At the avalanche center, we talk daily about mountain hazards that have the potential to harm us – skiers/boarders, climbers, and hikers. Consider though, that as individuals and as a very large ski community, we have the ability to also cause harm to our mountain ecosystems. Think back to the last time you “topped out” a gully in the springtime. What was there? Snow? Blocks of exposed rock? Short, shrubby plants, and mats of low-growing vegetation?
The answer to all of these questions is probably yes, which means we have a choice of which surfaces to travel on.
Often after a tiring climb up a 1000’ ski run or a technical climbing route, the last thing we think about is what is under our feet and often the easiest thing to do is find the softest places to step and the path of least resistance. For fragile alpine flowers and vegetation, this can be a death sentence.
A common response to mentioning vegetation trampling is, “the plants have survived the harshest weather conditions on the planet, I don’t think stepping on them is any worse.” Unfortunately, this is not true. Alpine vegetation, including a handful of plants that grow nowhere else in the world, has done an incredible job at adapting to the harshest winter environment on the planet over thousands of years. These adaptations allow even the smallest flowering plants to survive through hurricane-force winds, deep snowpacks, sub-zero temperatures, and all types of precipitation. Unfortunately, these plants have not had thousands of years to adapt to the patterns and impact of backcountry skiers and off-trail wanderers and even a couple bootprints can be catastrophic for these fragile species.
Trampling and disturbance of alpine vegetation is most commonly seen adjacent to trails and in high traffic areas including Mount Washington, around huts and shelters, near the Auto Road, and increasingly, we are seeing this disturbance at the top of most of our popular ski runs. Trampling is no one individual’s fault, but rather a product of our community travel habits in the mountains. Sure, Tuckerman has been dealing with this issue for years (and it shows) but with a huge increase in use to other ravines and more remote zones, we have a critical chance to evolve our travel behavior as a community.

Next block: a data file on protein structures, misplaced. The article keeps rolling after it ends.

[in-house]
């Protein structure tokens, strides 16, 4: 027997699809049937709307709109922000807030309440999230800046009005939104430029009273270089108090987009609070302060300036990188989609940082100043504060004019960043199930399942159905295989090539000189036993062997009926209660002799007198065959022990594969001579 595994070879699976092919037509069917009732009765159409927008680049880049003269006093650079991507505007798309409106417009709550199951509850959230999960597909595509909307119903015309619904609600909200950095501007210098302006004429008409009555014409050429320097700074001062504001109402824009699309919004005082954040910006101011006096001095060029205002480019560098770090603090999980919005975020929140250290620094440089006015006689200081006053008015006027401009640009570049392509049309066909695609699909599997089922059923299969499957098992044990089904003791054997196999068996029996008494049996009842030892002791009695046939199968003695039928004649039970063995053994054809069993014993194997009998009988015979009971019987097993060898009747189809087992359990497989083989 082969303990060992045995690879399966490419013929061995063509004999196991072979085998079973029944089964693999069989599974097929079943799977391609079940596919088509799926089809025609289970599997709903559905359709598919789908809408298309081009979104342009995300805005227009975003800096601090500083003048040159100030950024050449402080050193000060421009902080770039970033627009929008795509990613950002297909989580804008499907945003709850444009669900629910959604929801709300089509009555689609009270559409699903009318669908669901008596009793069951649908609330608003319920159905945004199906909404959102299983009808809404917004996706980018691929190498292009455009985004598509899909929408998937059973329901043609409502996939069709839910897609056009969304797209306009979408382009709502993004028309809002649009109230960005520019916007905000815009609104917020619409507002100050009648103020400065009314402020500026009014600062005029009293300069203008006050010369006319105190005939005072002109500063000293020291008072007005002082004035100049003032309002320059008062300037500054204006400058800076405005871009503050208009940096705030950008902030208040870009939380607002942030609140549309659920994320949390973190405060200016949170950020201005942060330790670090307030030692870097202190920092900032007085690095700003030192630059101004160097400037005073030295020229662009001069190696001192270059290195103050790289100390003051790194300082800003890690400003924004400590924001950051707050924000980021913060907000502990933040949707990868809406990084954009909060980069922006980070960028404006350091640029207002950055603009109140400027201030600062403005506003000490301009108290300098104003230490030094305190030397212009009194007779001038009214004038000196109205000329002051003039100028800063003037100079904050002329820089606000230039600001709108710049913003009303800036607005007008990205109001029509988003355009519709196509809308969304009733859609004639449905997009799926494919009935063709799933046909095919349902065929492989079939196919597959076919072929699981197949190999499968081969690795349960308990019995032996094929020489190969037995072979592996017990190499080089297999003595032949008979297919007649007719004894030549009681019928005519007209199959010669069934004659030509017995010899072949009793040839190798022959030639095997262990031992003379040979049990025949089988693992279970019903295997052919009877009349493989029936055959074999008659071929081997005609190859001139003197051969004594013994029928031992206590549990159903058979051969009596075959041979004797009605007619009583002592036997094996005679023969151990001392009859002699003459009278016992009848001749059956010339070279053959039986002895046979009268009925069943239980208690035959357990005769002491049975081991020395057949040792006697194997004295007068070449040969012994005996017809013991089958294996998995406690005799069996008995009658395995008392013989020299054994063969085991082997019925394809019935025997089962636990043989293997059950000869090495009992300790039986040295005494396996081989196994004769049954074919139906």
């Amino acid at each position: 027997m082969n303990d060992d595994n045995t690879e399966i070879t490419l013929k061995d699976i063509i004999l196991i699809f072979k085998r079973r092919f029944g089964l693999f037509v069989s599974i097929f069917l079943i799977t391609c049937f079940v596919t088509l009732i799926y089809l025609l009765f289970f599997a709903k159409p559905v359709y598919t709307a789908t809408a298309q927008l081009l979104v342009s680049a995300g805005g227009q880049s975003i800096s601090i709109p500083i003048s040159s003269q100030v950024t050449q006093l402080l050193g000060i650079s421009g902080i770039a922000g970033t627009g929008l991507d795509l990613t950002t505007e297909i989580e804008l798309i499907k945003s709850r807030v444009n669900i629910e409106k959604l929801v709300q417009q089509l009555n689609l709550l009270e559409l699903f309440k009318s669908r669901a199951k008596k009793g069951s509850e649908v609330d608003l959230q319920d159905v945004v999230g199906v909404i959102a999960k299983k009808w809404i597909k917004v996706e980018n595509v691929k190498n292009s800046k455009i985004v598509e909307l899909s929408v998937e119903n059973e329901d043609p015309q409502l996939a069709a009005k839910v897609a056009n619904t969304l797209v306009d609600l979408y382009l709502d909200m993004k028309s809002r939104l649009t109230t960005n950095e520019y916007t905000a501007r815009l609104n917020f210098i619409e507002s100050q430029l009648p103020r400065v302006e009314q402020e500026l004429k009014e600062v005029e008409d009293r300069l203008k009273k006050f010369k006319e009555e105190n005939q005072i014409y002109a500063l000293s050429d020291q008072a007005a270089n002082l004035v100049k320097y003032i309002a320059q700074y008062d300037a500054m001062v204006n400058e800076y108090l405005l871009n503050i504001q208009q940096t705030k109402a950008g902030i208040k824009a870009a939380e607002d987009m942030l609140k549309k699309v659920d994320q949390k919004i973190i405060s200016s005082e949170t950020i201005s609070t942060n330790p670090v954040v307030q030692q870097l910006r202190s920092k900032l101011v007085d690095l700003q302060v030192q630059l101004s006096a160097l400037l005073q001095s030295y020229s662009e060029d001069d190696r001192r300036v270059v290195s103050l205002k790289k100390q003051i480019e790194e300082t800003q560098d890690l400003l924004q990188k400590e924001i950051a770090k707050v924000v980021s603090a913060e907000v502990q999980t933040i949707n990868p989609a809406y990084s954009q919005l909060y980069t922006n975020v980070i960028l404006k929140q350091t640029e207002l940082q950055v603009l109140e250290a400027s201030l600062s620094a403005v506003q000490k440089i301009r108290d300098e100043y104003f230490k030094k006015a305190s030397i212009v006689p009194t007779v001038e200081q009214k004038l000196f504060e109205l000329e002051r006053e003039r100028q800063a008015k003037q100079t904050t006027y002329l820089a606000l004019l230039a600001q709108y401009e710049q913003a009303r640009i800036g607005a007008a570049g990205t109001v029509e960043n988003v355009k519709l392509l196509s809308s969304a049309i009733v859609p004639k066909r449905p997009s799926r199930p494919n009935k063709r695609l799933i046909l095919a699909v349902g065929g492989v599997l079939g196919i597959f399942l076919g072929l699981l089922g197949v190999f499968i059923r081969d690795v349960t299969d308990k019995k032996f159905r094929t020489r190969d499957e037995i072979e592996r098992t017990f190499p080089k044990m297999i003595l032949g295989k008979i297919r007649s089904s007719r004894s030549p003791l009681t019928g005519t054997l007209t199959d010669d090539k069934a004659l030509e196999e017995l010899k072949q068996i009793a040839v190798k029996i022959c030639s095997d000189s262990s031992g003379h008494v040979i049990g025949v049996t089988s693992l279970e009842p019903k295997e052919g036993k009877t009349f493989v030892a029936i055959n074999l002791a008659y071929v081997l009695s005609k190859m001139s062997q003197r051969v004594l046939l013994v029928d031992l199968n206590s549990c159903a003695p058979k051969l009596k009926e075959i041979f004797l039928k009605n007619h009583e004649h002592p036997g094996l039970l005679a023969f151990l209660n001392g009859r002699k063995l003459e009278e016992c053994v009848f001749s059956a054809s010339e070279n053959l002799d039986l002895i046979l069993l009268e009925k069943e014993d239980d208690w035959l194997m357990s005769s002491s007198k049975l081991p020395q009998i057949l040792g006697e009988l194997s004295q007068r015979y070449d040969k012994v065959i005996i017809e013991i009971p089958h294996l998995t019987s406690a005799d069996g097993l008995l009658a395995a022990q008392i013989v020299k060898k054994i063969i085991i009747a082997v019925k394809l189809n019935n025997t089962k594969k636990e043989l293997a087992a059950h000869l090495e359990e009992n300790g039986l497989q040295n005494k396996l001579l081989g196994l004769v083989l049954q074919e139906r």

WHAT CAN WE DO?
Most of the ski lines and climbing routes in the Presidentials are not right next to a trail, so traveling off-trail to access these routes is normal. How we do this as a community is incredibly important for the health of these ecosystems and luckily, there are a few critical steps we can take to drastically mitigate alpine plant trampling.
- Like the Leave No Trace principle says, travel and camp on durable surfaces. For us, this means walking on snow, rock, and trail whenever possible. We know how awkward it can be to walk on alpine schist in hard boots – just think of it as a little extra training and get your poles out for balance.
- Unless there is significant snow coverage, lose the idea that your approach route will be in a straight line. It will likely not be straight nor the path of least resistance. It might add a little distance and time to your day, but the mitigation of your negative effect on the ecosystem is well worth the cost of a few extra steps.
- Talk to your group about this ethic, and spread the word.
- Consider not going to a super remote objective that has all but melted out, and instead wait until there is good coverage. It’s not going anywhere!
As the Mount Washington Auto Road opens up this year and many folks will take advantage of this mechanized ski access, Great Gulf is one of the areas where we see this impact most in addition to the Eastside ravines. If you do find yourself driving your car up to top-access big mountain skiing, we ask that you please use your fresh legs to take an environmentally-conscious approach to your line, which might include a winding route and lots of rock hopping.
Some of the area on the sides of the Auto Road is flat and appears to be good for parking. However, the Auto Road restricts parking to the designated pull-offs and lots in order to mitigate the impact on the alpine zone.
Just as different climbing and skiing areas across the country have written and unwritten ethics and rules, we would love to see the White Mountain backcountry community wholeheartedly adopt this ethic as the “norm” of backcountry and spring backcountry skiing in our alpine zones. Like the adage, “you don’t know what you got until it’s gone,” we are incredibly lucky to have amazing ski terrain on our public lands right here in New Hampshire. For current and future generations, let’s take care of it.